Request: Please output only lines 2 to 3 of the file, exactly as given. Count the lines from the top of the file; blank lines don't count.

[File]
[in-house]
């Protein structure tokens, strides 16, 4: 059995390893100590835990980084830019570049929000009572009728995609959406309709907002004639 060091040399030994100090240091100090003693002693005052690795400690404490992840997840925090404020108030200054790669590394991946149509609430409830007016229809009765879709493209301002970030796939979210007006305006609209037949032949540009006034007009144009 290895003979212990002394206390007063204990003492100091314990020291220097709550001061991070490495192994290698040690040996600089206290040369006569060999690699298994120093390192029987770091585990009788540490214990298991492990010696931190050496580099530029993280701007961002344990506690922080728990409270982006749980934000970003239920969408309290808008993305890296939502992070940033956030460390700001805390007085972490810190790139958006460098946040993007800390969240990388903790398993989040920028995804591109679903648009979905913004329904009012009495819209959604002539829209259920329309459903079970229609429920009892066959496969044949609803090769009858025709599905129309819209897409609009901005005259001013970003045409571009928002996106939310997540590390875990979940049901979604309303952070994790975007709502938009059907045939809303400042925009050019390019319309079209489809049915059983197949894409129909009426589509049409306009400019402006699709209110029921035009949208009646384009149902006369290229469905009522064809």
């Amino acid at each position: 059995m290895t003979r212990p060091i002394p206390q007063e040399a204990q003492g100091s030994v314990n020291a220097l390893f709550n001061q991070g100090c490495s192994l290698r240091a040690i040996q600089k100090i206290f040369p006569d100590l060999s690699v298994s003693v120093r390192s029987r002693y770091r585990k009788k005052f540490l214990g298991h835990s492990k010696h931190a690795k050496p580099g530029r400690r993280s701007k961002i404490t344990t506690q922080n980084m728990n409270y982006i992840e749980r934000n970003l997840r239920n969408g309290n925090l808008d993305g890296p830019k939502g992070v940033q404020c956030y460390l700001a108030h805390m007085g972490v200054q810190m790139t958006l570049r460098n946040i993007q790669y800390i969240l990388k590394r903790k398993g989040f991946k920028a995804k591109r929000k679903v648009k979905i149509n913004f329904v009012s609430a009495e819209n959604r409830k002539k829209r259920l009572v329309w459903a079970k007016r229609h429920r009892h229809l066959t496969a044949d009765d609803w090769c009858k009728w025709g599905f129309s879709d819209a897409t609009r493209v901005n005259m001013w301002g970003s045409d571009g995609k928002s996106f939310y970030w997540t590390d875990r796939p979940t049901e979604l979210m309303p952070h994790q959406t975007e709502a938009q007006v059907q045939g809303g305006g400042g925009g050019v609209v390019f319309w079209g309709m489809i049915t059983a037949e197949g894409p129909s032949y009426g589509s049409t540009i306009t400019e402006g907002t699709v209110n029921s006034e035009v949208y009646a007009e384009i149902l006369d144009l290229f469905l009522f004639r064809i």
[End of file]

């Protein structure tokens, strides 16, 4: 059995390893100590835990980084830019570049929000009572009728995609959406309709907002004639 060091040399030994100090240091100090003693002693005052690795400690404490992840997840925090404020108030200054790669590394991946149509609430409830007016229809009765879709493209301002970030796939979210007006305006609209037949032949540009006034007009144009 290895003979212990002394206390007063204990003492100091314990020291220097709550001061991070490495192994290698040690040996600089206290040369006569060999690699298994120093390192029987770091585990009788540490214990298991492990010696931190050496580099530029993280701007961002344990506690922080728990409270982006749980934000970003239920969408309290808008993305890296939502992070940033956030460390700001805390007085972490810190790139958006460098946040993007800390969240990388903790398993989040920028995804591109679903648009979905913004329904009012009495819209959604002539829209259920329309459903079970229609429920009892066959496969044949609803090769009858025709599905129309819209897409609009901005005259001013970003045409571009928002996106939310997540590390875990979940049901979604309303952070994790975007709502938009059907045939809303400042925009050019390019319309079209489809049915059983197949894409129909009426589509049409306009400019402006699709209110029921035009949208009646384009149902006369290229469905009522064809």
């Amino acid at each position: 059995m290895t003979r212990p060091i002394p206390q007063e040399a204990q003492g100091s030994v314990n020291a220097l390893f709550n001061q991070g100090c490495s192994l290698r240091a040690i040996q600089k100090i206290f040369p006569d100590l060999s690699v298994s003693v120093r390192s029987r002693y770091r585990k009788k005052f540490l214990g298991h835990s492990k010696h931190a690795k050496p580099g530029r400690r993280s701007k961002i404490t344990t506690q922080n980084m728990n409270y982006i992840e749980r934000n970003l997840r239920n969408g309290n925090l808008d993305g890296p830019k939502g992070v940033q404020c956030y460390l700001a108030h805390m007085g972490v200054q810190m790139t958006l570049r460098n946040i993007q790669y800390i969240l990388k590394r903790k398993g989040f991946k920028a995804k591109r929000k679903v648009k979905i149509n913004f329904v009012s609430a009495e819209n959604r409830k002539k829209r259920l009572v329309w459903a079970k007016r229609h429920r009892h229809l066959t496969a044949d009765d609803w090769c009858k009728w025709g599905f129309s879709d819209a897409t609009r493209v901005n005259m001013w301002g970003s045409d571009g995609k928002s996106f939310y970030w997540t590390d875990r796939p979940t049901e979604l979210m309303p952070h994790q959406t975007e709502a938009q007006v059907q045939g809303g305006g400042g925009g050019v609209v390019f319309w079209g309709m489809i049915t059983a037949e197949g894409p129909s032949y009426g589509s049409t540009i306009t400019e402006g907002t699709v209110n029921s006034e035009v949208y009646a007009e384009i149902l006369d144009l290229f469905l009522f004639r064809i």